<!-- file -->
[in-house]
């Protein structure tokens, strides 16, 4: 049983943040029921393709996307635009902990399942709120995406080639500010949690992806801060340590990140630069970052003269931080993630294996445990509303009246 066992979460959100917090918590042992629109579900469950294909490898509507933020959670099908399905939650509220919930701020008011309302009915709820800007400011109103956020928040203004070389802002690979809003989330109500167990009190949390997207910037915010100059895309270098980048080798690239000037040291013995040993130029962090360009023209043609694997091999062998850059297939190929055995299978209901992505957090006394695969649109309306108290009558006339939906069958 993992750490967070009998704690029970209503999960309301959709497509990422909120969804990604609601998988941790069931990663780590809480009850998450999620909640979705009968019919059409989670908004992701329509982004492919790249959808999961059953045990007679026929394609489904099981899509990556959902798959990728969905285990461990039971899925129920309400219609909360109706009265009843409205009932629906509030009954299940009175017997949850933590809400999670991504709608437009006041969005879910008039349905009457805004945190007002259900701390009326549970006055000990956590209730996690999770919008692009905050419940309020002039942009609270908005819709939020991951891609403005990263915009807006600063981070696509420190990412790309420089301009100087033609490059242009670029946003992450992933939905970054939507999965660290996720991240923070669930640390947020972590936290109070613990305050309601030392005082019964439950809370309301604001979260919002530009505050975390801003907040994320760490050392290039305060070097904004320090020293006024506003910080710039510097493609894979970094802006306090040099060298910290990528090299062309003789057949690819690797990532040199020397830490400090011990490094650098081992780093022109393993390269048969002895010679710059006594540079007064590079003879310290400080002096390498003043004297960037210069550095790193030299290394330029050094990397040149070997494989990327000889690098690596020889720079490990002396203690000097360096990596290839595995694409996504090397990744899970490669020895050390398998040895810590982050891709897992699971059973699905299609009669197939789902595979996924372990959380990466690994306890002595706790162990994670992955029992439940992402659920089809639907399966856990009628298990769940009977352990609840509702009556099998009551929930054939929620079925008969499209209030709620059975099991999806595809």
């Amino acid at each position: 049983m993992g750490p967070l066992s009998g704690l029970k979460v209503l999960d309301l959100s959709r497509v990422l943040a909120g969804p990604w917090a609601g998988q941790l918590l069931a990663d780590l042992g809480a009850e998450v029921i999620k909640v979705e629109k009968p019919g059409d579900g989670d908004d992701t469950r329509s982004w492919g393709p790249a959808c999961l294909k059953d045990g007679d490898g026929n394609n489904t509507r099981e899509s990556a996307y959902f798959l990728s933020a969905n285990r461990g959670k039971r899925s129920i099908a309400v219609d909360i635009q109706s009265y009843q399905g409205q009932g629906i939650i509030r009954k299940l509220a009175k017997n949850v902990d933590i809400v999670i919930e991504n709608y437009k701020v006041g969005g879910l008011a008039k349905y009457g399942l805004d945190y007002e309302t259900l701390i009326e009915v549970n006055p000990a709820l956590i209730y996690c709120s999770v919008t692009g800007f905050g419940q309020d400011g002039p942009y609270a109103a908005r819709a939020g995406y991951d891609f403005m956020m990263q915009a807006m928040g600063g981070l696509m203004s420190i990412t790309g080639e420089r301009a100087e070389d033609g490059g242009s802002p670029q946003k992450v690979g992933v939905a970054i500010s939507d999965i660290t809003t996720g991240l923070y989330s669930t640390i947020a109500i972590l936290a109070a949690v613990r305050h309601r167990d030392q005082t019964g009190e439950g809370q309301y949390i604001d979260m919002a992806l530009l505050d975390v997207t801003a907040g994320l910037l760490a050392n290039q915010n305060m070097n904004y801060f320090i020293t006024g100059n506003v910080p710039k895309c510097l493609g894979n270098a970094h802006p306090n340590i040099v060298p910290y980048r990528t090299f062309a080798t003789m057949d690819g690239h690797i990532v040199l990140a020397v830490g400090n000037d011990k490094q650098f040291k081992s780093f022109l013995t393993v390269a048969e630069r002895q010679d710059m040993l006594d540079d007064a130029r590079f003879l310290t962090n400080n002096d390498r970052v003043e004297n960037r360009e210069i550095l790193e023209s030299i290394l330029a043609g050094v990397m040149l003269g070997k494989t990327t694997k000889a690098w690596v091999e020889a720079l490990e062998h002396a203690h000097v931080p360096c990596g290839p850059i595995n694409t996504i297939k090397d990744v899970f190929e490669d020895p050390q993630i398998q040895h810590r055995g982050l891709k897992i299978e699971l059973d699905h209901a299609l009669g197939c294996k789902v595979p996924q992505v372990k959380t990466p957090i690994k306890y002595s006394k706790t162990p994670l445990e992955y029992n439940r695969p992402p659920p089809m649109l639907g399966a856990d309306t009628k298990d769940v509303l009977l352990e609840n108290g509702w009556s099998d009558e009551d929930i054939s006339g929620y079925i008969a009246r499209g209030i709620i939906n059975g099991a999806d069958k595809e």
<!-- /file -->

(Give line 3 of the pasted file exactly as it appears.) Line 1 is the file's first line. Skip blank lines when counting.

């Amino acid at each position: 049983m993992g750490p967070l066992s009998g704690l029970k979460v209503l999960d309301l959100s959709r497509v990422l943040a909120g969804p990604w917090a609601g998988q941790l918590l069931a990663d780590l042992g809480a009850e998450v029921i999620k909640v979705e629109k009968p019919g059409d579900g989670d908004d992701t469950r329509s982004w492919g393709p790249a959808c999961l294909k059953d045990g007679d490898g026929n394609n489904t509507r099981e899509s990556a996307y959902f798959l990728s933020a969905n285990r461990g959670k039971r899925s129920i099908a309400v219609d909360i635009q109706s009265y009843q399905g409205q009932g629906i939650i509030r009954k299940l509220a009175k017997n949850v902990d933590i809400v999670i919930e991504n709608y437009k701020v006041g969005g879910l008011a008039k349905y009457g399942l805004d945190y007002e309302t259900l701390i009326e009915v549970n006055p000990a709820l956590i209730y996690c709120s999770v919008t692009g800007f905050g419940q309020d400011g002039p942009y609270a109103a908005r819709a939020g995406y991951d891609f403005m956020m990263q915009a807006m928040g600063g981070l696509m203004s420190i990412t790309g080639e420089r301009a100087e070389d033609g490059g242009s802002p670029q946003k992450v690979g992933v939905a970054i500010s939507d999965i660290t809003t996720g991240l923070y989330s669930t640390i947020a109500i972590l936290a109070a949690v613990r305050h309601r167990d030392q005082t019964g009190e439950g809370q309301y949390i604001d979260m919002a992806l530009l505050d975390v997207t801003a907040g994320l910037l760490a050392n290039q915010n305060m070097n904004y801060f320090i020293t006024g100059n506003v910080p710039k895309c510097l493609g894979n270098a970094h802006p306090n340590i040099v060298p910290y980048r990528t090299f062309a080798t003789m057949d690819g690239h690797i990532v040199l990140a020397v830490g400090n000037d011990k490094q650098f040291k081992s780093f022109l013995t393993v390269a048969e630069r002895q010679d710059m040993l006594d540079d007064a130029r590079f003879l310290t962090n400080n002096d390498r970052v003043e004297n960037r360009e210069i550095l790193e023209s030299i290394l330029a043609g050094v990397m040149l003269g070997k494989t990327t694997k000889a690098w690596v091999e020889a720079l490990e062998h002396a203690h000097v931080p360096c990596g290839p850059i595995n694409t996504i297939k090397d990744v899970f190929e490669d020895p050390q993630i398998q040895h810590r055995g982050l891709k897992i299978e699971l059973d699905h209901a299609l009669g197939c294996k789902v595979p996924q992505v372990k959380t990466p957090i690994k306890y002595s006394k706790t162990p994670l445990e992955y029992n439940r695969p992402p659920p089809m649109l639907g399966a856990d309306t009628k298990d769940v509303l009977l352990e609840n108290g509702w009556s099998d009558e009551d929930i054939s006339g929620y079925i008969a009246r499209g209030i709620i939906n059975g099991a999806d069958k595809e």